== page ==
There are other Associations you can set up as well. An Association is a connection between a Search Console property and some other entity or property in another Google service, for example between a Search Console property and a YouTube channel. You can learn more about Associations here.
If you have a YouTube channel for your business, you can pull in video data within Search Console. After you set up the Association with your YouTube channel, you’ll see Videos under Enhancements in your Search Console dashboard. Click Videos and you can see how many videos are getting impressions in search over the past 90 days.
You can dig deeper by clicking on Search Appearance. Then click New and Search Appearance and select Videos. Hit Apply. This will show you how pages with YouTube videos embedded in them are doing within the search results.
Using Search Console
Once you’ve created all of your connections, you’re now going to be able to leverage Search Console to help you grow the visibility of your website. Let’s review the tabs in your Search Console dashboard and how you can leverage them for site optimization.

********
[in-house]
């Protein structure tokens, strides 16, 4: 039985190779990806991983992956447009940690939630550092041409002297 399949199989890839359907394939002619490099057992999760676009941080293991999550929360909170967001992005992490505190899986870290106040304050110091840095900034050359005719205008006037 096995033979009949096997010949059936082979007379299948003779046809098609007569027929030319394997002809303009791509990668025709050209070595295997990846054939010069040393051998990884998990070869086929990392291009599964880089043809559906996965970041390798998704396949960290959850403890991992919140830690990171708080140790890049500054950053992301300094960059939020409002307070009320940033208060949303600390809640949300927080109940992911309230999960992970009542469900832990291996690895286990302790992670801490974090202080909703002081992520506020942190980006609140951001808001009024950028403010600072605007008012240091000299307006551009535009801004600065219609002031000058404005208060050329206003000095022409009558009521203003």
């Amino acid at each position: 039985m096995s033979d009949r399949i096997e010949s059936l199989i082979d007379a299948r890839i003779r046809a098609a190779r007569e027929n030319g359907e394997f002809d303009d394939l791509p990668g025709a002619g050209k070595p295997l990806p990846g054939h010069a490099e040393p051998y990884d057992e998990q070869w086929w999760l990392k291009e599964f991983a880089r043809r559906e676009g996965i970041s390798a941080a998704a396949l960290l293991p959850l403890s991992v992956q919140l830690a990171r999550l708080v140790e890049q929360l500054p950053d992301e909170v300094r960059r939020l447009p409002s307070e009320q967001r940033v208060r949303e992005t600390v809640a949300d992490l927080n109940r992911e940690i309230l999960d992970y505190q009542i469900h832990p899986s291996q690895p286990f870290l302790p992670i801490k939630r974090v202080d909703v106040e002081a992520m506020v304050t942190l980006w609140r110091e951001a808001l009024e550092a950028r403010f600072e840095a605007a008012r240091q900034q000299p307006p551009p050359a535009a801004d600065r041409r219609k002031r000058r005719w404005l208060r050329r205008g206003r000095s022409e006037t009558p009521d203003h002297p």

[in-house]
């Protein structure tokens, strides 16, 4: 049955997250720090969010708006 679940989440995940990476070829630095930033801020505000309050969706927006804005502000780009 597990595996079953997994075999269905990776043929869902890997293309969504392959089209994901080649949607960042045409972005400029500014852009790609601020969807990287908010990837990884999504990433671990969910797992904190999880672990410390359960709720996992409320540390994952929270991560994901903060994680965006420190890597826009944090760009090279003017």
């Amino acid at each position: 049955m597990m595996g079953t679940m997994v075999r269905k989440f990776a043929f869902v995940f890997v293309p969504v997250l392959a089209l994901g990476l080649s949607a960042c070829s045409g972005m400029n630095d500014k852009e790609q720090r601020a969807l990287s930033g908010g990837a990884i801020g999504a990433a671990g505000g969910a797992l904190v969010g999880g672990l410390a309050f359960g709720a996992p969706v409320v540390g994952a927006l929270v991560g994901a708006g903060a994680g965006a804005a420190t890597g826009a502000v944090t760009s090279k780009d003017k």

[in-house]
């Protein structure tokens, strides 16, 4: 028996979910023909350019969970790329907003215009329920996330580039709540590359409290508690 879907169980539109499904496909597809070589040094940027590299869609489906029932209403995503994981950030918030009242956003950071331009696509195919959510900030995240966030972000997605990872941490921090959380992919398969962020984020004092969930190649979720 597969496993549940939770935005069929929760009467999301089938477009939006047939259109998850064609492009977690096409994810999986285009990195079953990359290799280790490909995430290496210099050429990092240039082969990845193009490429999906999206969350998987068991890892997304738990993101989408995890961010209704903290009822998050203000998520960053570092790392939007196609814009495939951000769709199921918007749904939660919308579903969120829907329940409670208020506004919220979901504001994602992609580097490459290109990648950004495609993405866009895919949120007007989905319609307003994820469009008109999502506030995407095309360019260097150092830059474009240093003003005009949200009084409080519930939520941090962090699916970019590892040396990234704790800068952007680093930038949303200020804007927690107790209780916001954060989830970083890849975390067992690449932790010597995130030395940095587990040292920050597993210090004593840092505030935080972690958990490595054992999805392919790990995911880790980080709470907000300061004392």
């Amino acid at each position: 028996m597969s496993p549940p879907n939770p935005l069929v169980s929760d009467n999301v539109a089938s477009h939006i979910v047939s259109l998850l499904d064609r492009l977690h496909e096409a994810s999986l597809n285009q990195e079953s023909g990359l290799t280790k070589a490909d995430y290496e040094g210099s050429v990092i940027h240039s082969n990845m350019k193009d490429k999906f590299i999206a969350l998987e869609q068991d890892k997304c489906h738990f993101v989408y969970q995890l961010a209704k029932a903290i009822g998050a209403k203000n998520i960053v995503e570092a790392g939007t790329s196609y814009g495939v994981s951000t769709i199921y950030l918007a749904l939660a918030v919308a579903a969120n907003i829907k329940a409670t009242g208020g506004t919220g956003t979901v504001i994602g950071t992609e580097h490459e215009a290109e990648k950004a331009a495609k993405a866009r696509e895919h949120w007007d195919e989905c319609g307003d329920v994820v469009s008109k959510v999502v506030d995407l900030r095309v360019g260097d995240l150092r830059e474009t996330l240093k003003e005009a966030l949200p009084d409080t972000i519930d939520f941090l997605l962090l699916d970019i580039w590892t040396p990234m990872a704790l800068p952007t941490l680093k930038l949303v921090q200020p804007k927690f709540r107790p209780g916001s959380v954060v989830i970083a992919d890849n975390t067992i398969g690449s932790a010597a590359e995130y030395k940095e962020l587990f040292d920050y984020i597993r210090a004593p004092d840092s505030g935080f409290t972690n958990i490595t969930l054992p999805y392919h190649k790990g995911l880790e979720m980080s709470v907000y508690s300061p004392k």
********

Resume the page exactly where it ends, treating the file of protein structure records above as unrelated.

As mentioned above, Overview is the homepage.
Inside of performance, we can see a few things. The default is set for Web search and the last 3 months. So, when you first click on Performance, you’ll see the total clicks and total impressions of that website. You also see the average CTR (click-through rate) and the average position. The average position is an aggregate of where your site ranks, based on the highest position and the lowest position. It’s an aggregate rating, so it would say with all the terms I’m ranking on average, high and low, at 53.8.
Filtering by Search Type
You can filter this data by date or by search performance for different types of searches. Click the Search type: Web filter and you can select image search, video search, and news search. Then click Apply.
There are some interesting things that you can do. Let’s say you want to see how your images are doing in search results, you would click on image search and see how many impressions your site is getting in image search.
Filtering by Query and Page